Page 6, 15th June 1935

15th June 1935
Page 6
Page 6, 15th June 1935 — LETTERS TO THE EDITOR

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Page 8 from 11th October 1935

Government Bitterly Opposed By I.r.a.

Page 6 from 11th May 1935


Page 12 from 31st January 1936


Our correspondents are urged to limit their loiters to 300 words; otherwise they are liable to be shortened or omitted altogether. Letters must boar a name and address (not necessarily for publication) or they will be ignored.— Editor.


Bitt,—As a student of the social problem in France. I wish to congratti. late your paper on Its excellent poliey in regard to news from that country. Thanks to you, English Cetholics have been able to learn of the many movements, intellectual anti practical which are beginning to be of real significance in France—and about which the rest of our Catholic press is strangely silent.

I cannot agree, however, with many of the statements of your correepondent. Some Of them, I fear, are calculated to mislead your readers. I hope You will allow me, with your usual fairness, to make the following criticisms and suggestions:

1. We hear far too much about " ordre

nouveau," and are led to believe that it is the most important movement of its kind in France. That is not the case; it is only one of the many "personalist" groups in France. I have reason to believe that Esprit (under the editorship of M. Mounter) has a far larger and more influential following. Those who are interested in the attitude of Cath O lece tower " ordre nouveau" should read Pere Maydielfs severe criticiem iu the Vie Intetlectuelle of April 25, 1934. Readers of Daniel-Rops Elements de Notre Destin will come to the conclusion that although their Mee of a "Service Civil " is a brilliant "recluetio ad absurclani" of the problem :if machinery at is sheer nonsense as a practical solution.

2. Your correspondent might have told

tts sometbing about the Revue du Vingtieme Sieele, which is one of the most remarkable periodicals of the Rune Droite, and closely resembles our own Enylish Review.

3. It is very misleading to speak of

The Dossiers de PAction Poputalre as representing modern tendencies in Franee. That most interesting periodical is decidedly old-fashioned in tone. It is chiefly read by priests and social workers, and its outlook is not at all daring I

4. I was amazed to learn that the *plan" of the Socialist C.O.T. has recelved the approval of the "Christian democrats." Perhaps your correspondent means the "popular democrats"?

5. Your correspondent would render ak a great service to English Catholicism in giving us some definite information about the French mouvements specialises, such as the J.O.C., J.A.C., J.E.C., ete. English Catholics do not seem to have the faintest notion of Catholic Action—witness the recent norrespondence in your columns. It is of the utmost Importance that they should realize what the "participation of the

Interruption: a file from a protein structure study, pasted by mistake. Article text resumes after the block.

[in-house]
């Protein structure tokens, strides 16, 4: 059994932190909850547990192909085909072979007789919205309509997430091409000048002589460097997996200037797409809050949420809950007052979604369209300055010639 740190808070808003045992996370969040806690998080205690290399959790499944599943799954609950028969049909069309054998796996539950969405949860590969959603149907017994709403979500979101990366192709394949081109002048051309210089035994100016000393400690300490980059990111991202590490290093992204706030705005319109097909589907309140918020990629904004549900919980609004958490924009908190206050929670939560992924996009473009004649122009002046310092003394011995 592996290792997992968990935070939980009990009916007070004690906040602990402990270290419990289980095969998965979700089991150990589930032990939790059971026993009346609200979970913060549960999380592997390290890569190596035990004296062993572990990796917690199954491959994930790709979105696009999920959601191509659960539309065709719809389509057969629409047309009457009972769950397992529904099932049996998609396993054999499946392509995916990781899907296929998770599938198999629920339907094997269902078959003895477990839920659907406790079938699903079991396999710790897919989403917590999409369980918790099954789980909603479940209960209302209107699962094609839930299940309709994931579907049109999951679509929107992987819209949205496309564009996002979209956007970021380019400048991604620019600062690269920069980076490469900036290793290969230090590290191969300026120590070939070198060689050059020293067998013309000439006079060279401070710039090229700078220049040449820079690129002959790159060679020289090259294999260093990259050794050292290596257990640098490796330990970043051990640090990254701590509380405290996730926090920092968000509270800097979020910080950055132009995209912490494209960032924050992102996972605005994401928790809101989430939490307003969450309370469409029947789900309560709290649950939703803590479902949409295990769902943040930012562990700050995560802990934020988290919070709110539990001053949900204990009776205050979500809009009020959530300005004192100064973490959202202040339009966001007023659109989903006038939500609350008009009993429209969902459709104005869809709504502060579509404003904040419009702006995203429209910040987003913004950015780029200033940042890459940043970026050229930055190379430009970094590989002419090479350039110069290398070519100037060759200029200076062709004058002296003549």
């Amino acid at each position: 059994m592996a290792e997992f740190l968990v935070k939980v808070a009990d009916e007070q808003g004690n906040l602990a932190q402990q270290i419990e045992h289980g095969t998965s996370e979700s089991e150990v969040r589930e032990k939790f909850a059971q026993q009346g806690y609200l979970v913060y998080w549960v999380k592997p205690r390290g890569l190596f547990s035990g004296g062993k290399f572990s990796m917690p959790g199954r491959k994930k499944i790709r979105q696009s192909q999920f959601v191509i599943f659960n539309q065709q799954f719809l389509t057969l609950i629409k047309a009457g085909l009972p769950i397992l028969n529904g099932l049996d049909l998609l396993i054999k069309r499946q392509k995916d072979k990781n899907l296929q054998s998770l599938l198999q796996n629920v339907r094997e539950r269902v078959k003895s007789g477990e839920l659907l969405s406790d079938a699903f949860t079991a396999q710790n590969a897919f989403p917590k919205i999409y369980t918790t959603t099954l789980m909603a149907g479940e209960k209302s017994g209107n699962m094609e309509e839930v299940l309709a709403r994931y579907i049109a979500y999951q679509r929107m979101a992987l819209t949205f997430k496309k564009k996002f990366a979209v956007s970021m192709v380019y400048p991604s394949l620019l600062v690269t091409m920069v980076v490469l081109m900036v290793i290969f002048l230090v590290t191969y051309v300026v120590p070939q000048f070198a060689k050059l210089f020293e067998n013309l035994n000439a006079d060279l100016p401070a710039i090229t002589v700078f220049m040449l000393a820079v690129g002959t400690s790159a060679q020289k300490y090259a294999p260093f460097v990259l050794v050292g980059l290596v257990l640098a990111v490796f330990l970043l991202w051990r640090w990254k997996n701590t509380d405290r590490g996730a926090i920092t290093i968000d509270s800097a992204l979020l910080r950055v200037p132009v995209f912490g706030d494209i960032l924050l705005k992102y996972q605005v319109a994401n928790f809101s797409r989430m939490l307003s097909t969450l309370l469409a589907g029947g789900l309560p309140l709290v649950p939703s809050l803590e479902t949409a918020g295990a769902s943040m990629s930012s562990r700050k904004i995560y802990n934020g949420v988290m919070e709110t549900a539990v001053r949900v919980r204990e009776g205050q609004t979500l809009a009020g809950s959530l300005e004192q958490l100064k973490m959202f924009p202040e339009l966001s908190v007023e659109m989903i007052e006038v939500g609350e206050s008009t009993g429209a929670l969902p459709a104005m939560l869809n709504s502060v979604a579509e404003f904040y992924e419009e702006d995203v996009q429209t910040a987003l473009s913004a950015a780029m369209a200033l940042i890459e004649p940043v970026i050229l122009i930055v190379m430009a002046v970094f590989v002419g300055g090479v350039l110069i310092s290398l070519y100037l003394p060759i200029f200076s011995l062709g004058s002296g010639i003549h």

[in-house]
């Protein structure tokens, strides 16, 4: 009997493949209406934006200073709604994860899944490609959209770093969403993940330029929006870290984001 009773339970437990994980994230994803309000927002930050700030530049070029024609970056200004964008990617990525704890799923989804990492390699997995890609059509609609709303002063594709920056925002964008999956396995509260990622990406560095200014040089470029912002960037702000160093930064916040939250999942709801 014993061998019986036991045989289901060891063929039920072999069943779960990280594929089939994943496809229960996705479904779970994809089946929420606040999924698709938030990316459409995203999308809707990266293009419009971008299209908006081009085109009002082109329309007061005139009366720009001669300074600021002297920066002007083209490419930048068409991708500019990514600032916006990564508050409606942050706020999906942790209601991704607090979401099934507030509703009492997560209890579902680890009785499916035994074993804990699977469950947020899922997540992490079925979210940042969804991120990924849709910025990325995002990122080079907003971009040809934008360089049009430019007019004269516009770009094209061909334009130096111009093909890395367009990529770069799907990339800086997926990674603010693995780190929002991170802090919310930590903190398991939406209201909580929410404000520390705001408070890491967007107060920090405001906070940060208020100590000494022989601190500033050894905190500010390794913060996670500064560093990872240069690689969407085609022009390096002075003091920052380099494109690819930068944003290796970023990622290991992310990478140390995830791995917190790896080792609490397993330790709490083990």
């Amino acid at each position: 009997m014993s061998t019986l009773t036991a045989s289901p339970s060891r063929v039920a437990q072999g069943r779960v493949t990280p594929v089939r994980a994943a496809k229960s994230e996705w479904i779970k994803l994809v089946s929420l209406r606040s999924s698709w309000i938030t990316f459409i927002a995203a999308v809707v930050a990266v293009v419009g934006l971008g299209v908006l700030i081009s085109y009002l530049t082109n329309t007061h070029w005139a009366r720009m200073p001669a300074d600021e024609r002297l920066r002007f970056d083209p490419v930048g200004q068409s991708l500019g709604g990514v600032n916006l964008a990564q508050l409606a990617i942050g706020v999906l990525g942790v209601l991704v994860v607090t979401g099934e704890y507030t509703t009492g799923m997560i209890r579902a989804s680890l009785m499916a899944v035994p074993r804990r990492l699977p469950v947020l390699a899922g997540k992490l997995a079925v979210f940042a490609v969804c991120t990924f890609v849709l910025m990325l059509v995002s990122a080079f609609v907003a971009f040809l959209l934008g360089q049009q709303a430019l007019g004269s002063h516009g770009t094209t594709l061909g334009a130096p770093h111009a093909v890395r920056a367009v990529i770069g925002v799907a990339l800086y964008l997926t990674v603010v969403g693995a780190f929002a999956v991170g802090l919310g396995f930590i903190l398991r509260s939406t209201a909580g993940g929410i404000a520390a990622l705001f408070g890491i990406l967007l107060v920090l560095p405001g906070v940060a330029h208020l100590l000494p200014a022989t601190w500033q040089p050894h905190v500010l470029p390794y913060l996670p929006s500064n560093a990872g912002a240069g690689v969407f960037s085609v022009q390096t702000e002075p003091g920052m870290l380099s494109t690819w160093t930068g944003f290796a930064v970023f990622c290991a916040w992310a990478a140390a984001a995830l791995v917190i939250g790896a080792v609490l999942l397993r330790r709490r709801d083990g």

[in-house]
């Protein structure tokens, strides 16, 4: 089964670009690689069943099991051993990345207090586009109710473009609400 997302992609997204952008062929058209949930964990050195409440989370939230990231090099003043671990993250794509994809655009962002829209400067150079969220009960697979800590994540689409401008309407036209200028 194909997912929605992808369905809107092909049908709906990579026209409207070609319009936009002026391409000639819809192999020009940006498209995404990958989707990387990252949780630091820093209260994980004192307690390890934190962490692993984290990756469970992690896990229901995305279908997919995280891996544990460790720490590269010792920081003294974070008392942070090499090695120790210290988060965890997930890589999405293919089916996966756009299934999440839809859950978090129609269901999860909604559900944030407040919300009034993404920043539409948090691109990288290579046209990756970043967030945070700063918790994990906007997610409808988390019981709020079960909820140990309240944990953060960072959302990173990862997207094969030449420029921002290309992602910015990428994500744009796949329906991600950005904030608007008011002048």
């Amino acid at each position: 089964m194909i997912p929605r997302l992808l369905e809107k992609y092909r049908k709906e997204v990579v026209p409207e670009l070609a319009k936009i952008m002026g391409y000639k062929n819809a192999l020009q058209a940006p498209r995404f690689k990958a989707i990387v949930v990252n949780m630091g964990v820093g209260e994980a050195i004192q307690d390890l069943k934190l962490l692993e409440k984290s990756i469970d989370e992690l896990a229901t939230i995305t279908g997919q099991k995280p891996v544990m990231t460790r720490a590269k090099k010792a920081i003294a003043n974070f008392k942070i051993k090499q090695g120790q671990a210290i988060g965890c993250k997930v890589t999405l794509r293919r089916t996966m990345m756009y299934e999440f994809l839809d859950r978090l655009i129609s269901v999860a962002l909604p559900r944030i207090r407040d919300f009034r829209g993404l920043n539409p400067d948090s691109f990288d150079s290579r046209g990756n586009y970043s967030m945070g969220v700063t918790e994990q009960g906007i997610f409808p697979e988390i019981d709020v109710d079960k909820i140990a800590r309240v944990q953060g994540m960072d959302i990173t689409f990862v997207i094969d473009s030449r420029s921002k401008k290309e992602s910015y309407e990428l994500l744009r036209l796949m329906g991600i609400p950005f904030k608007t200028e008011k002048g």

aity in the apostolate of the hierarchy" mplies, teed learn that it, is something more that tea-parties and "Catholic cruistie."—Vours, ete.,

EUGENE LANGDALE. 59, rue do la Barre,

Lille (Nord), France, June S.

Our French correspondent writes:— Mr. Eugene. Langdale has forgotten the Frendh prcoerb " fhere is tie discus:411g taelas and colours." For reasons which he has obviously been linable to explEnn in his letter, he considers the Drmliers of Use Action Popu. latre as an old-faehioned review read excluelvely by priests and sotial workers. (This is apparently a serious accueatione He also considers that the Ordre Nounerza (The New Order) is

• merely e. secondary movement, antici

pated In the main by the movement of the Esprit, \\ Nell (it would appear) is itselr beaten by a neck by the Twentieth Century Review (Revue du Vingtieme Steele).

Mr, Langdale's suggested classification Is 'Vol thy of respect, but in my opinion the desire to classify social movements, particularly youth movements, as one would, horses at the Derby is perhaps u ndue simplification.

To be serious, as the space allotted

me in the Catholic Herald is limited, I only diseases Movements, political or etherwise, as outstanding events. It was thus that in my flrst. contribution to the Cethnlic Herald on November 3, 1934, I wrote an article on the I.O.C. on the occasion of the Paris congrese. With eeepect to another congreee, that of the Agrarian party. I discuased the peasant movement from December. 15, 1934, on which day I re s cried to the Jocist movement a propos of the inerease in unemployment. In that ieeue I also referred to the Christian Student Movement.

I have no wish to prolong the enUmeration, which would on beemne wearisome, nor cite I diereiss here the idca of "Rome Service," which Mr. Langdale considers sheer nnneenee, but which has BM been adopted by a

certain number of technicians, engineers, inanufacturere and workers bent on putting the project into pructice.

In conclusion, I should like to point nut that I myself have C011abOritted In Esprit and the Revue du Siecle (the present Revue du linatierhe Steele) and am on very good terms with Emmanuel Moonier and Jean de Fahreques, their respective editors. Berme I hese no reneon in tie unaware of the existenee of thee Iwo movements, nor to 'keep silence concerning them OU principle.

"THE CRIME OF THE VATICAN" Sin, I ii his essay on " The Crime of the Vatican" your contributor al,chael" has turned his hand to a

latge and del:rate subject. But he has not handled it very largely or delicately.

Classical Latin was much nearer than "Michael" suggests to the common speech of educated people., en Italy and the Empltre. Cicero's roost pompous orations—a little less polished than we actually possess theni—'.Aere perfectly Intelligible to a crowded court or senate oe election meeting.